Saturday, February 18, 2012

Tieing an obi

Last year when I showed pictures of obis (kimono belts) on my blog, many people wondered how in the world Japanese women get that l~o~n~g~ belt on them. I asked my student, Mrs. Matsumoto, to explain about kimono and show me how she ties the obi. Yesterday she came for English wearing a kimono and let me take pictures.

Here is Mrs. Matsumoto wearing a kimono that she says she bought at a recycle shop for about $40. It is very old and smaller than kimono worn nowadays. 50 some years ago the average height of a Japanese person was quite a bit shorter, thus the kimono were shorter too. Mrs. Matsumoto is definitely on the petite side.

A kimono is not only beautiful for the painted, woven or embroidered designs on the kimono, it is also set off by gorgeous obis that can be tied in different decorative ways. Mrs. Matsumoto's obi is also a recycle shop find and has been tied and dyed billions of little times all over the silk (call shibori zome).

Mrs. Matsumoto wants you all to know that SHE IS NOT A KIMONO DRESSING TEACHER! She was quite worried about what Japanese blog friends are going to think with what she calls her unskilled kimono and obi tying skills. Mrs. Matsumoto is a housewife and part-time kindergarten teacher.

Here is a close up of the back of the kimono. It is held together by cords and it is tied in a traditional married women's style. A young girl would tie her obi more so that it looks like a bow or a butterfly or something but that would not be appropriate for someone of Mrs. Matsumoto's age.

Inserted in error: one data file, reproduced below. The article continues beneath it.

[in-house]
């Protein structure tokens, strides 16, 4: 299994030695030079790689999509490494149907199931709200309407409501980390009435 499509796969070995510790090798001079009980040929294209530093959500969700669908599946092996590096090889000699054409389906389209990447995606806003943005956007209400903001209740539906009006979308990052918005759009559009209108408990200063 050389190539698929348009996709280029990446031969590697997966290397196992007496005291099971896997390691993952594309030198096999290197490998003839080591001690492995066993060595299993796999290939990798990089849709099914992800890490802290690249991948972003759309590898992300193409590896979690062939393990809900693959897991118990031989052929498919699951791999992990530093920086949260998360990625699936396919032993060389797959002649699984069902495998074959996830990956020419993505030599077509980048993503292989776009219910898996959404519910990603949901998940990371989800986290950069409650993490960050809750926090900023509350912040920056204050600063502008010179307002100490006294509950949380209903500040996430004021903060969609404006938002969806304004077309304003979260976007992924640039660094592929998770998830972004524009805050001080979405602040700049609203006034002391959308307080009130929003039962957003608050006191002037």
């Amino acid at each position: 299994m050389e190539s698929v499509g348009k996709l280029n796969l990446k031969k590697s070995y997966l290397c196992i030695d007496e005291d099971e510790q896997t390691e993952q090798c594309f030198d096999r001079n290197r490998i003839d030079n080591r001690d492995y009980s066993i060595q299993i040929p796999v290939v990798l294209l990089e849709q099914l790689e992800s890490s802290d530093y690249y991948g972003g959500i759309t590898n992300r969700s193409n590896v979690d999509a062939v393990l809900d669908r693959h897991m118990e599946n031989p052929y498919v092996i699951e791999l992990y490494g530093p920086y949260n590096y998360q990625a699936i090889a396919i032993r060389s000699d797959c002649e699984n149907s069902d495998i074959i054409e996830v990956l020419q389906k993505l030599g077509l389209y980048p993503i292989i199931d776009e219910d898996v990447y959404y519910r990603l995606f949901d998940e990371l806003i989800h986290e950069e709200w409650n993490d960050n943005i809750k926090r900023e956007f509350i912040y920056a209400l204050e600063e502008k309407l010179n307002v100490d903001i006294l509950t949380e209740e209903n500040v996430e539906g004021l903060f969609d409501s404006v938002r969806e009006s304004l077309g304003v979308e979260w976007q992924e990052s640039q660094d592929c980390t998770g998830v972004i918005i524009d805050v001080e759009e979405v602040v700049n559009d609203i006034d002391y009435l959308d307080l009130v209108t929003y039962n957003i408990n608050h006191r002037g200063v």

At this point, I did the unthinkable and asked Mrs. Matsumoto to TAKE OFF her obi and let me show the steps. Here she removed the blue cord and the obi ends fell down her back.

In the front there was a silk sash tied just above the obi which is decorative but also hiding other cords that keep the obi in place.

With the decorative sash removed, the rough cotton sash can be pulled out from under the obi.

Once THAT cord is untied, the obi comes completely loose in back.

That decorative sash and the rough cord actually is a small pillow that sits up on the back and gives the obi its height as well as holding everything together!

See, the sash is hiding a pillow inside.

Now the obi can be unwrapped. It is wound around Mrs. Matsumoto's waist twice, the second unwind reveals a stiff fabric board that keeps the obi from wrinkling when bending over.

And once the board is removed, the obi falls completely to the floor.

You can see how long it is. And that beautiful ceiling to floor length thing is probably the most important part of a kimono. The kimono itself is still being held in place by a wide elastic belt... and under the kimono are plain under kimonos that are held by other sashes...

Oops. I'd better end with a picture of the Mrs. Matsumoto, obi clad.

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